As I have said, Prigozhin’s spectacular execution is an immediate gain for Russian dictator. The message is clear: The gang boss has punished the detractor. There’s no way out of the submarine; all are in it together.
But the Wagner Group made up Putin’s best shock troops in the Ukraine war. It was their fight for Bakhmut that bought Putin the time needed to build impressive defense lines. But these lines are now creaking. Ukrainian troops are fighting some 16 miles from Tokmak, a major railway hub in the south of Ukraine. If Tokmak is captured and the Crimea bridge is severely damaged, Putin will find it an arduous task to supply Crimea. And if Tokmak is captured near the time of the winter rains, it will be very hard to take it back without Wagner.
The second major point is that Prigozhin’s death caused no protests. A plane with a supposed war hero was shot down, and nobody stirred. That’s a very clear indicator that the war is deeply unpopular — people don’t give a damn, and the ardent Russian militarists are mostly just paid pro-government bots on Telegram channels. Zero unrest after Prigozhin’s demise is a clear sign of zero genuine support of Putin’s war.
And third, but not last, all this disaster was entirely of Putin’s own making.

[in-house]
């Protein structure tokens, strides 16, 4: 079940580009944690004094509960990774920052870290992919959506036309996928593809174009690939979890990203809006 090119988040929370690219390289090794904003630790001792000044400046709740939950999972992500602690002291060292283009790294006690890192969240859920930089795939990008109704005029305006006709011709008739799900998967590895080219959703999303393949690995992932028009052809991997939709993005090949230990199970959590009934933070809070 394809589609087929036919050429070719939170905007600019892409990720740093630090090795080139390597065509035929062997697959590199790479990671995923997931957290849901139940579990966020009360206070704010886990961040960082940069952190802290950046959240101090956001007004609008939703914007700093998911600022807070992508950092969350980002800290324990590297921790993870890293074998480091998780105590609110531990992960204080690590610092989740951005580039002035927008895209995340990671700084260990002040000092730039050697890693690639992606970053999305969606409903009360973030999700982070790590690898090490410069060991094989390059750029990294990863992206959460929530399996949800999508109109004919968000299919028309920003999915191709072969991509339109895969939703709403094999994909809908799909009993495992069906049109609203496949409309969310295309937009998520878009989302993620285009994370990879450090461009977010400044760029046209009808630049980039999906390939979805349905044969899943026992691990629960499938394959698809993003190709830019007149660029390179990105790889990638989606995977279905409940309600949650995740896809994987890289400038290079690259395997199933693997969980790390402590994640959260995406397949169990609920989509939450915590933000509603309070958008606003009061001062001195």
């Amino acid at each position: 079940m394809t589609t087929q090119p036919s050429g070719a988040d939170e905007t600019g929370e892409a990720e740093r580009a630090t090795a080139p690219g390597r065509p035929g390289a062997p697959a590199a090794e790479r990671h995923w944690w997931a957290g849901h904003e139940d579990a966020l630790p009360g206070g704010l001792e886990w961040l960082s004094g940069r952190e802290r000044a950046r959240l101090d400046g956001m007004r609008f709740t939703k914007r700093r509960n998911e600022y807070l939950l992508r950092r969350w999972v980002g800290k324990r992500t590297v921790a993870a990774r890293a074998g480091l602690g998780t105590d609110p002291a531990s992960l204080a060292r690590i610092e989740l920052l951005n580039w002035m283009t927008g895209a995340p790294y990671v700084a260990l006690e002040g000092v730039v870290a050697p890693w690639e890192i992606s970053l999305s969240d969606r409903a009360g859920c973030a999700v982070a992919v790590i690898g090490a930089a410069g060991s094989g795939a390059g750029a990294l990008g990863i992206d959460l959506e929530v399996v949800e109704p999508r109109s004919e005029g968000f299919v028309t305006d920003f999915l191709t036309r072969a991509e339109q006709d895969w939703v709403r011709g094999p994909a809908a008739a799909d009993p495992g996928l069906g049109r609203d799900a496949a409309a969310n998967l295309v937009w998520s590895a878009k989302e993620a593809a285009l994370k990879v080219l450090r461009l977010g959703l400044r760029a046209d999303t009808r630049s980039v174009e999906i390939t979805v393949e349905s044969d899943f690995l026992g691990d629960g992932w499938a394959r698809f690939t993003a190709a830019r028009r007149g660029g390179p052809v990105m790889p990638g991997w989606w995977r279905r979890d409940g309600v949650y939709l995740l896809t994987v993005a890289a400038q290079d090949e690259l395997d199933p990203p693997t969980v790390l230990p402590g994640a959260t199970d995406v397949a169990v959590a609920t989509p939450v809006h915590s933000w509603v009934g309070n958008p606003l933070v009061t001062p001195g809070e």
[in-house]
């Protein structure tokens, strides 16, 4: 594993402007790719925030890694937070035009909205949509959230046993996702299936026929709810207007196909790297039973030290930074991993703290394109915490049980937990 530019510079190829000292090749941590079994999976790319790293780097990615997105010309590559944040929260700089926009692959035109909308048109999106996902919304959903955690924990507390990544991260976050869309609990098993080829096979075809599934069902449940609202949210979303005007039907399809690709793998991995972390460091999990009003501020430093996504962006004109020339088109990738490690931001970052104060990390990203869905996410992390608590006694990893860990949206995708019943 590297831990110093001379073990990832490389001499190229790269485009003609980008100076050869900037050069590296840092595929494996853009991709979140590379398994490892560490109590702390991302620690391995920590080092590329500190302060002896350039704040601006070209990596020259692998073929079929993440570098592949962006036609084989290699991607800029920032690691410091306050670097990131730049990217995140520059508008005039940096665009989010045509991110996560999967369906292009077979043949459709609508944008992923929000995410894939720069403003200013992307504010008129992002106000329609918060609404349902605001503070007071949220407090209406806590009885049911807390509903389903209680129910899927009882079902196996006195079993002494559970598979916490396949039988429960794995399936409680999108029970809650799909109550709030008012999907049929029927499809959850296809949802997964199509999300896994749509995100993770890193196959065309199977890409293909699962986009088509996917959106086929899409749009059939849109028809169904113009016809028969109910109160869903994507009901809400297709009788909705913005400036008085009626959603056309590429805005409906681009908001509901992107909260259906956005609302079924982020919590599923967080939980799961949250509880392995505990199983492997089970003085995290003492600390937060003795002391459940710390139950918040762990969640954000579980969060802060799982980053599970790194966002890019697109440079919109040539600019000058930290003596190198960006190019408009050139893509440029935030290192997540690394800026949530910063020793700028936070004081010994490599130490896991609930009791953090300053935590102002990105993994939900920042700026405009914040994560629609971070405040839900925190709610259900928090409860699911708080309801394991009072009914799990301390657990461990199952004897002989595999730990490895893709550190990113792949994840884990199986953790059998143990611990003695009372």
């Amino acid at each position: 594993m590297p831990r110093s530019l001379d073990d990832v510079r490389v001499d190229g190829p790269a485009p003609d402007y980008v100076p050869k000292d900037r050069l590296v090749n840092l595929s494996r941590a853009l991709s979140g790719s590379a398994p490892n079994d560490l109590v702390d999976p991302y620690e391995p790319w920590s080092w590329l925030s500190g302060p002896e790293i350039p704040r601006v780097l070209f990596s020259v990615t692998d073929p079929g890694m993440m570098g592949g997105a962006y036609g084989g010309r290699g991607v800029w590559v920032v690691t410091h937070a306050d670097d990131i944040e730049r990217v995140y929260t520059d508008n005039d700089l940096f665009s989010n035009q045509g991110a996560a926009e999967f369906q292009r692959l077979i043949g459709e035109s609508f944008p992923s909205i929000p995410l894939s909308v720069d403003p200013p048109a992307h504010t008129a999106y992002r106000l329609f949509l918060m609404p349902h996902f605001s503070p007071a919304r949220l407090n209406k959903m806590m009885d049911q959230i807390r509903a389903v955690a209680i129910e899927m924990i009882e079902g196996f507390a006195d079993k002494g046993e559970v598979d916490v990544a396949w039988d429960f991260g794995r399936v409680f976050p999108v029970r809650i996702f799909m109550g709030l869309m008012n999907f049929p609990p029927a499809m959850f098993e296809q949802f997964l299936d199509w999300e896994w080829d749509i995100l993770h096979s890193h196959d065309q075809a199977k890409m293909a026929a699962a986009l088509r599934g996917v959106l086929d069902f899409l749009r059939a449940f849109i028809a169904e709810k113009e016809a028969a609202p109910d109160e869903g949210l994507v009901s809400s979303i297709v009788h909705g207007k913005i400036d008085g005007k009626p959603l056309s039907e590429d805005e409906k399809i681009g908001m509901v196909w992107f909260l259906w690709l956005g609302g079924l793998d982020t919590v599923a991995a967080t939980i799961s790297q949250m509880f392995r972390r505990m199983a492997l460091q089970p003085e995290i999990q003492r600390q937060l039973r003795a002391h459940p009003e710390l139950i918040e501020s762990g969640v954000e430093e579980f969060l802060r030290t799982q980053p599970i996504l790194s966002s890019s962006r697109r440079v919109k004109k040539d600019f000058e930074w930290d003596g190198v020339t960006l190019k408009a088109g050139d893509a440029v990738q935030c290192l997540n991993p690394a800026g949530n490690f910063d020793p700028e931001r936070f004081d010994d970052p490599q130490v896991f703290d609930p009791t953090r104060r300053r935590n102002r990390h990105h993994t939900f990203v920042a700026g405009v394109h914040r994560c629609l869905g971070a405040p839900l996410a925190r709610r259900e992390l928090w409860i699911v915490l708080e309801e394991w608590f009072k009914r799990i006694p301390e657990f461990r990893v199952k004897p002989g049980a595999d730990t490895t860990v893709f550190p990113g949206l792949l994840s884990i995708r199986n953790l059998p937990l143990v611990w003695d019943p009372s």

It was Putin who couldn’t reform his own regular army. It was Putin who created a private army instead and entrusted its governance to a man who was clearly mentally unstable — a man who was put in prison in 1981 for trying to strangle a young woman whom he followed out of a restaurant because he wanted to take off her earrings, for god’s sake! A psychopath who used forged passports, numerous disguises, kept in his house photos of severed heads and reveled in smashing people with a sledgehammer.
The very idea behind Wagner was crazy. Why would a modern ruler create a secret unit to operate in Africa? What’s there to gain? Blood diamonds? Uranium? The modern world is the world of Tesla and SpaceX. The war simply doesn’t pay for itself. It is crazy even for a dictator to use private military companies as an investment vehicle in blood diamonds in Africa. It’s a thug gaining absolute power and still acting like a petty gangster.
Not only did Putin create a secret military unit that filmed itself cutting off heads, he put in charge of the operation the craziest man he could find. And then he could not contain the ambitions of this man while mired in an unwinnable war. He tried to solve the problem by dissolving Wagner into the army and by luring its mercenaries to other units, where the pay was better and the discipline was much more relaxed than in Wagner, which actually prompted the coup.
As a result, Putin destroyed the best part of the Russian fighting machine and had to sideline his ablest generals, who tended to favor it.
This well may cost him his war and his life, for there are two lessons from the warlord’s demise. One: Never believe in Putin’s promises. Two: If your tanks are 120 miles from the Kremlin, don’t stop.
Yulia Latynina is a Russian writer and journalist formerly with Novaya Gazeta and Echo of Moscow, two major Russian independent media now shut down. She’s a Kennan alumnus and a recipient of the U.S. State Department Defender of Freedom award.